This is a monumental year for the Dublin Fire Brigade, with it marking 150 years in the service of the people of the capital. Yet many will be surprised to hear that the first Chief Officer of the Dublin Fire Brigade, Captain James Robert Ingram, is today buried in an unmarked grave in Mount Jerome Cemetery. Recent research has brought to light the fact that Ingram, who modelled the first Dublin Fire Brigade on that of New York City, died not fighting the flames of Dublin but rather due to tuberculosis.
Dublin has had provisions for fighting fires since the late sixteenth century, indeed Parish churches were required to keep buckets and ladders in an ordinance of 1592, but the city itself purchased its first fire engines in 1711. In 2011, the 300th anniversary of this event passed the city by without being marked in any way. Saint Werburgh’s Church on Werburgh Street boasts the oldest surviving fire appliances in the city. Such appliances are said to be origins of the term ‘parish pump’, a term more often heard in Irish political life than fire fighting today.
In 1862, Dublin got a municipal fire service, established following a series of serious fires in the city, including one at the Kildare Street Club in November of 1860, which cost three lives and destroyed the home from home of the Anglo Irish ascendency. The contemporary fire service of the city dates back to 1862, established by an Act of Parliameant. In its search for a man to lead this new service, the Dublin Corporation turned to James Robert Ingram, a Dubliner who had learned the trade on the streets of New York, despite having been born in the Irish capital in 1830. Ingram had emigrated to New York in 1851, first earning a living as a bank note engraver, before joining the Niagra Hose Company in Lower Manhattan, one of the many colourful volunteer fire companies which made up the New York Fire Department. Ingram was an active member of the Freemasons during his time in the United States. His firefighting experience in the United States made him the perfect candidate in the eyes of the Dublin Corporation to head up their new planned ‘Department’ at home.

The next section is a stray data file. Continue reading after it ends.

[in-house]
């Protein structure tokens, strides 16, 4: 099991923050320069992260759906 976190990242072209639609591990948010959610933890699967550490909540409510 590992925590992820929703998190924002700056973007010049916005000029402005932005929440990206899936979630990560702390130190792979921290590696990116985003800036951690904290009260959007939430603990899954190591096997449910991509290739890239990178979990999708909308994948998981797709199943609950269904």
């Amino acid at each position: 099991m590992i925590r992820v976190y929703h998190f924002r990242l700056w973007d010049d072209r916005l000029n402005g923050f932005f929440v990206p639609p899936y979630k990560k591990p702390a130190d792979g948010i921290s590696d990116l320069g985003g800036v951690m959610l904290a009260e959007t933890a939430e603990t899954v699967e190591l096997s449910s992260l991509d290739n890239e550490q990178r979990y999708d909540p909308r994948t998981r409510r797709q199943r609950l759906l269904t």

With Ingram’s appointment, the ‘Dublin Fire Department’ as it was initially known was born. Ingram recruited 40 men, many of them previously sailors, and perhaps in tribute to his former colleagues in the New York Fire Department, Dublin’s earliest firefighters wore a uniform of red flannel shirts. The officers of this new service wore a uniform which was a copy of the frock coat and kepi of a United States Army officer.
Ingram’s headquarters was established at South William Street, in the premises which in later years would become the Civic Museum. This incredibly important historic site, Dublin’s first firestation, is unmarked today with no plaque upon it informing Dublin of what once stood opposite the location of the Pygmalion bar and club today. There was also a substation at Winetavern Street, on the site of what is today the Civic Offices.
Ingram’s small band of firefighters found themselves up against many different threats in Victorian Dublin. The tenements, mills and factories of Dubin all presented their own dangers. The Corporation decorated many of these early firefighters for their efforts. At times, Ingram would find himself having to resort to most unusual methods. On one occasion Ingram stemmed the flow of burning spirits from a distillery in the Liberties by loading horse manure onto the streets, and on another occasion he dealt with a ship drifting into Dublin Port ablaze by ordering the Royal Navy to open fire on it and sink it into the bay.
This heroic public servant, a remarkabe character, died in May of 1882, twenty years after his return to his home city to found what we now know as Dublin Fire Brigade. He died at the young age of 52. For a man who had fought the flames of New York and then Dublin, it was tragic that tuberculosis would claim his life. This shocking fact has now become clear through a recently discovered report from Captain Thomas Purcell, a later head of the Dublin Fire Brigade who, in 1892, would compile a list detailing the cause of death for members of the brigade in the decade prior. The nature of Ingram’s job brought him into the tenements of Dublin, where tubercuosis was rife among the working class and impoverished of the city.
With such focus on the 150th anniversary of the Dublin Fire Brigade, will the final resting place of the founder of Dublin’s public fire service be marked? It is believed the Dublin City Council wish to mark the anniversary through the erection of a city centre statue and a number of social events, but perhaps a marker, a simple stone, could be spared for the man who started it all?
The history of the Dublin Fire Brigade is documented in Tom Geraghty and Trevor Whitehead’s study ‘The Dublin Fire Brigade’, issued by Dublin City Council. Las Fallon’s upcoming study on trade unionism and republicanism within the Brigade will be published later this year by South Dublin County Council.